In this paper a novel approach on knowledge integration in presented in the context of the knowledge-based society/economy (KBS/E). What this paper brings new is the transdisciplinary integrative approach of the knowledge through the “conceptual knowledge space” as a potentiality, and the “practical transdisciplinary knowledge space”, as actuality, with the transition between them through the included middle. Are introduced some of the most important practical educational environmental transdisciplinary conceptual and applied spaces, as innovative groundbreaking clusters that foster the origination, transfer and implementation of knowledge in the process of achieving sustainable development of the continuously integrative society. The University is considered the most appropriate space for this transdisciplinary approach of knowledge achievement, being a natural habitat of the synergistic integration of education, research and industry, and with its adaptability and adequateness in the knowledge economy space. University should become an open space in a reconfiguration in a integration of a highrequired degree with breadth profile competence in the integrated fields of different disciplines, with the need to have a depth profile of the knowledge in research on particular cognitive field. A new redefined mission of university by collaborating with industry should be linked to a redefinition of the role of the research in universities in the knowledge based society/economy.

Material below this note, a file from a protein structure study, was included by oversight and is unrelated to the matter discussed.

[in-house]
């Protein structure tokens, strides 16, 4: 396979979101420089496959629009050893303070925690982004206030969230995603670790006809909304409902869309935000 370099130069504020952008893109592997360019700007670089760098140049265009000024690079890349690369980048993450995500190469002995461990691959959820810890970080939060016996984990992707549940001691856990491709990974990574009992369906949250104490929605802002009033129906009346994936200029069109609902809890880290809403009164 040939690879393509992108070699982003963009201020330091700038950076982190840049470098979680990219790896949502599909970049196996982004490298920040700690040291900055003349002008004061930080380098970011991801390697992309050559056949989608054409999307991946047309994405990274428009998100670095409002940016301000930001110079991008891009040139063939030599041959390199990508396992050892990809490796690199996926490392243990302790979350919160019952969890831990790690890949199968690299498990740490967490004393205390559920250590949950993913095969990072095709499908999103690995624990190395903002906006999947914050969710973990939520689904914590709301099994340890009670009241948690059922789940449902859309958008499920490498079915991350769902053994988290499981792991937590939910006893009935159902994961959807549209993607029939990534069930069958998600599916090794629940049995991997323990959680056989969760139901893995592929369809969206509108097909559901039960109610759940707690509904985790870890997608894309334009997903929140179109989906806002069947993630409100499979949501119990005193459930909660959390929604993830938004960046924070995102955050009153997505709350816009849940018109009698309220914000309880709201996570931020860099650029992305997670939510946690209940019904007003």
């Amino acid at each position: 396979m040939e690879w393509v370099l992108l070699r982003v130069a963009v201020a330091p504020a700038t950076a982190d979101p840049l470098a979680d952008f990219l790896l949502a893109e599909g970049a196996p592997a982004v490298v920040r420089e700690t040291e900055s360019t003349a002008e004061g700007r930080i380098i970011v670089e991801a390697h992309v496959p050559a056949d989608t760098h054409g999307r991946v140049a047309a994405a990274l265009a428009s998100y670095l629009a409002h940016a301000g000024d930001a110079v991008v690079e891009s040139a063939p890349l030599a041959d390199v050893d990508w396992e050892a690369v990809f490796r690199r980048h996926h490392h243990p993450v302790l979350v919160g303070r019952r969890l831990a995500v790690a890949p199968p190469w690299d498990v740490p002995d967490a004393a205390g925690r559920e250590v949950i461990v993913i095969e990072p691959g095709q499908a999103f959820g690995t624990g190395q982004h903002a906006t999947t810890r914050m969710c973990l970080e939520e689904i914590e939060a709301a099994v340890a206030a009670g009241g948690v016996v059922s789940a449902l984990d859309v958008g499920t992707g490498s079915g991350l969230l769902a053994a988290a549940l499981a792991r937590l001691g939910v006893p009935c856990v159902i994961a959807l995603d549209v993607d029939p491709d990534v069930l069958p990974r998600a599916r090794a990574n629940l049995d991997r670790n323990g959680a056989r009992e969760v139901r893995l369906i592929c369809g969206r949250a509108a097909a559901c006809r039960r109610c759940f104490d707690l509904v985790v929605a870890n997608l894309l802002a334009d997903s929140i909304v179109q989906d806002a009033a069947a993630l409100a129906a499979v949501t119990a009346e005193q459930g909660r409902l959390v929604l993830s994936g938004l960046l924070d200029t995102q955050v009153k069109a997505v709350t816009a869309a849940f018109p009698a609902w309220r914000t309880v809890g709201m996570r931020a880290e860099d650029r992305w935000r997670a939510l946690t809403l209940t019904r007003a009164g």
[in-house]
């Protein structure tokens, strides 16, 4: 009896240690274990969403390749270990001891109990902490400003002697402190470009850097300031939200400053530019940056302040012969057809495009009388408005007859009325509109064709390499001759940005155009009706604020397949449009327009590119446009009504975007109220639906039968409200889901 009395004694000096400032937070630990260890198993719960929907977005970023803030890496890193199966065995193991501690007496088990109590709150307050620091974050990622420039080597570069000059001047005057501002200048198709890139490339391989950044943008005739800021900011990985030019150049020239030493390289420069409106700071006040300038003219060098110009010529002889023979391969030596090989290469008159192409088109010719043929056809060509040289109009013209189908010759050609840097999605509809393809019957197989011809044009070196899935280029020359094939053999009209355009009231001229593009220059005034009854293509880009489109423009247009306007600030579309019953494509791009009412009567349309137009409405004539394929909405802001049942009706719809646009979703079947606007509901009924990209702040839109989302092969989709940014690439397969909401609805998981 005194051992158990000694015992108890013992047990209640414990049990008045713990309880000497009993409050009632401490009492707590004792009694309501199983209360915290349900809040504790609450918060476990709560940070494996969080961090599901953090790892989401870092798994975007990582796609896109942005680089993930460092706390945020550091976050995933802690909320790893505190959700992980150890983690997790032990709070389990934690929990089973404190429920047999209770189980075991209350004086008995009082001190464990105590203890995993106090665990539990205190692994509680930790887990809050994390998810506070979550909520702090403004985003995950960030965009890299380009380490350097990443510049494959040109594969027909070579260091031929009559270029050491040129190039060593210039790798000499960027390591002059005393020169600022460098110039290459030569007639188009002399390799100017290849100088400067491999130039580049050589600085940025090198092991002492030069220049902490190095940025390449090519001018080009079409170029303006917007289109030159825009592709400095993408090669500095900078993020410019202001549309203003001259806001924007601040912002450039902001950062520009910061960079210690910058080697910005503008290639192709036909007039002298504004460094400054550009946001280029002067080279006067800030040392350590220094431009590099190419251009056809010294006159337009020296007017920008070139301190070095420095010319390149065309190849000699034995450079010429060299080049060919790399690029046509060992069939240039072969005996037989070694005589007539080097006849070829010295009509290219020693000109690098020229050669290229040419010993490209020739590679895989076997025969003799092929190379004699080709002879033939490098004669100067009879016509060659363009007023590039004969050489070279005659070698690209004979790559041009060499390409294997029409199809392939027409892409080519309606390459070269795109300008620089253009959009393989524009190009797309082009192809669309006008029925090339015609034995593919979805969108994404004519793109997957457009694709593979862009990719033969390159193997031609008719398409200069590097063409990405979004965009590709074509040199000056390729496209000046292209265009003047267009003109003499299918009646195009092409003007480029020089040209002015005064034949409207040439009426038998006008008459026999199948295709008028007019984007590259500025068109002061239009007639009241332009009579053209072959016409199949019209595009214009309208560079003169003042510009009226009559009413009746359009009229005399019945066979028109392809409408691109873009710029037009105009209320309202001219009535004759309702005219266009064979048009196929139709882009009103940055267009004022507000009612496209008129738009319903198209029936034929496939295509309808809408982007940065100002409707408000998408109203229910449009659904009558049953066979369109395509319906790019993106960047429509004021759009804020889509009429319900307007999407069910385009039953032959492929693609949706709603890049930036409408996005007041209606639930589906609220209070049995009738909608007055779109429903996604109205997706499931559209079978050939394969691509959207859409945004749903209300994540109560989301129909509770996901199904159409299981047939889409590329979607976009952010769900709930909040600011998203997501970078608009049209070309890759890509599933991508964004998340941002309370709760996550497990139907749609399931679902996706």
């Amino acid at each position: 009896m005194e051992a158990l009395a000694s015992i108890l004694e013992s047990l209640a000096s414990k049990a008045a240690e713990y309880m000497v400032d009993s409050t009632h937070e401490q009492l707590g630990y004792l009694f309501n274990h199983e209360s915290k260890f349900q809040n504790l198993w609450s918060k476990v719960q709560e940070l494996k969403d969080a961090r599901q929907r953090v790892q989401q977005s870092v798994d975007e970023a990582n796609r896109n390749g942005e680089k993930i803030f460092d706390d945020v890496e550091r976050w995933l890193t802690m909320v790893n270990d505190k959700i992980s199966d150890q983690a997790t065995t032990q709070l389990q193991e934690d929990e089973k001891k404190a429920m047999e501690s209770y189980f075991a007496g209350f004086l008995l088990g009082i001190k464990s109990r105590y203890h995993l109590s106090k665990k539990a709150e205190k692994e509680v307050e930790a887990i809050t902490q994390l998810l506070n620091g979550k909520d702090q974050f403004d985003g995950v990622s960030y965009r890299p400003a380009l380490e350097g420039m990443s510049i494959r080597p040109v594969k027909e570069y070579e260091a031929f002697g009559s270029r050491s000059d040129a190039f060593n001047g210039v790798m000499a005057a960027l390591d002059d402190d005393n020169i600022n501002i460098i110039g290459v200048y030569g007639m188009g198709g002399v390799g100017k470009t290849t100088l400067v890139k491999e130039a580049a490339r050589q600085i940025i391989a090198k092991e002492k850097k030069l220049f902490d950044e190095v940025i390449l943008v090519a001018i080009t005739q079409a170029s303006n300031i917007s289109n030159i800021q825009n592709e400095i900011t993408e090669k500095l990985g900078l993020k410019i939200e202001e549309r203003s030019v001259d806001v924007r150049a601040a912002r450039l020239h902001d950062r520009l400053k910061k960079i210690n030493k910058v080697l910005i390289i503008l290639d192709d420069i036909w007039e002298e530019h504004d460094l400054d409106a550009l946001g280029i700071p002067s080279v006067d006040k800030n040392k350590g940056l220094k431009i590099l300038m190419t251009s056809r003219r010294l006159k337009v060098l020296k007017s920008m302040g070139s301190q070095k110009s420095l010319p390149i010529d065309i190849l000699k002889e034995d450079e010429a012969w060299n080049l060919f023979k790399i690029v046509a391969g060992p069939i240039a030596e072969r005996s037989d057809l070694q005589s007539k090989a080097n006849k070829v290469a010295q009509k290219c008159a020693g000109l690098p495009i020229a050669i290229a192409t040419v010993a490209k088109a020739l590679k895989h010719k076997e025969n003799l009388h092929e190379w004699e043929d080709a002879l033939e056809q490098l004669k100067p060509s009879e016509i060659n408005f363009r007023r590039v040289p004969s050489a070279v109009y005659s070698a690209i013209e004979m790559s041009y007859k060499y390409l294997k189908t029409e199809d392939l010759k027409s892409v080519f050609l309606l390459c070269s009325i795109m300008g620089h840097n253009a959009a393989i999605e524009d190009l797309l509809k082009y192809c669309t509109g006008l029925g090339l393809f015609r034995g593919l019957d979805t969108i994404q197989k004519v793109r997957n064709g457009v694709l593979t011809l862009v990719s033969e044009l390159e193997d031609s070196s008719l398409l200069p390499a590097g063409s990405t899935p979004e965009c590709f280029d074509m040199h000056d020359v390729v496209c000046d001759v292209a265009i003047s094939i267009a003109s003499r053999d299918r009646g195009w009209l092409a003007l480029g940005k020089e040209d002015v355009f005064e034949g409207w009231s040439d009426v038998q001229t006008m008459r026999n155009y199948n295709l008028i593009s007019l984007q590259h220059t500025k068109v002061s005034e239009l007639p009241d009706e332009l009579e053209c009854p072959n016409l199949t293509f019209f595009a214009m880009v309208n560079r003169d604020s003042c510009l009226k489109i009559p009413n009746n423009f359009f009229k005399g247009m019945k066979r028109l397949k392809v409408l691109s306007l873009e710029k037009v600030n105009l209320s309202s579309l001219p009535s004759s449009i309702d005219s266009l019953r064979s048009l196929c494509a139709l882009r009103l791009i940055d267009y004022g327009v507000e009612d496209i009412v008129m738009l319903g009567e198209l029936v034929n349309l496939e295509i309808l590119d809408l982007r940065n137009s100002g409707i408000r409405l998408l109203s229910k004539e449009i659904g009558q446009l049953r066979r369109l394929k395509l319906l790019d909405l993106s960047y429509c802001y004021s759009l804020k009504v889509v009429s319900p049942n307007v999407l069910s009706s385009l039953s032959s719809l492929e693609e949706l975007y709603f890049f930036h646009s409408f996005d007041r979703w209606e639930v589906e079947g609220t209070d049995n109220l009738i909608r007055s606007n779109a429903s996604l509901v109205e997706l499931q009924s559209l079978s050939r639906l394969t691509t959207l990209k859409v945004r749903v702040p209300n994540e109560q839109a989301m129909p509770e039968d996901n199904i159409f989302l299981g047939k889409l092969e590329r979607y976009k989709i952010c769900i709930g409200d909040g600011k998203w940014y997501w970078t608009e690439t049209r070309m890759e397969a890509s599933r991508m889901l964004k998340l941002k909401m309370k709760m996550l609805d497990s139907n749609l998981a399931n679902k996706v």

Open access

Edmore Mahembe and Nicholas M. Odhiambo

Abstract

This paper aims to analyses the trends and dynamics of extreme poverty in developing countries. The study attempts to answer one critical question: has the world achieved its number one Millennium Development Goal (MDG) target of reducing extreme poverty by half by 2015? The methodology used in this study mainly involves a descriptive data analysis during the period 1981-2015. The study used the World Bank’s US$1.90 a day line (popularly known as $1 a day line) in 2011 prices to measure the level of absolute poverty. In order to analyze the dynamics of poverty across different regions, the study grouped countries into five regions: i) sub-Saharan Africa; ii) East Asia and the Pacific; iii) South Asia; iv) Europe and Central Asia; and v) Latin America and the Caribbean. The study found that in 1990, there were around 1.9 billion people living below US$1.90 a day (constituting 36.9 percent of the world population) and this number is estimated to have reduced to around 700 million people in 2015, with an estimated global poverty rate of 9.6 percent. The world met the MDG target in 2010, which is five years ahead of schedule. However, extreme poverty is becoming increasingly concentrated in sub-Saharan Africa (SSA) and South Asia (SA), where its depth and breadth remain a challenge. SSA remains the poorest region, with more than 35 percent of its citizens living on less than US$1.90 a day. Half of the world’s extremely poor people now live in SSA, and it is the only region which has not met its MDG target.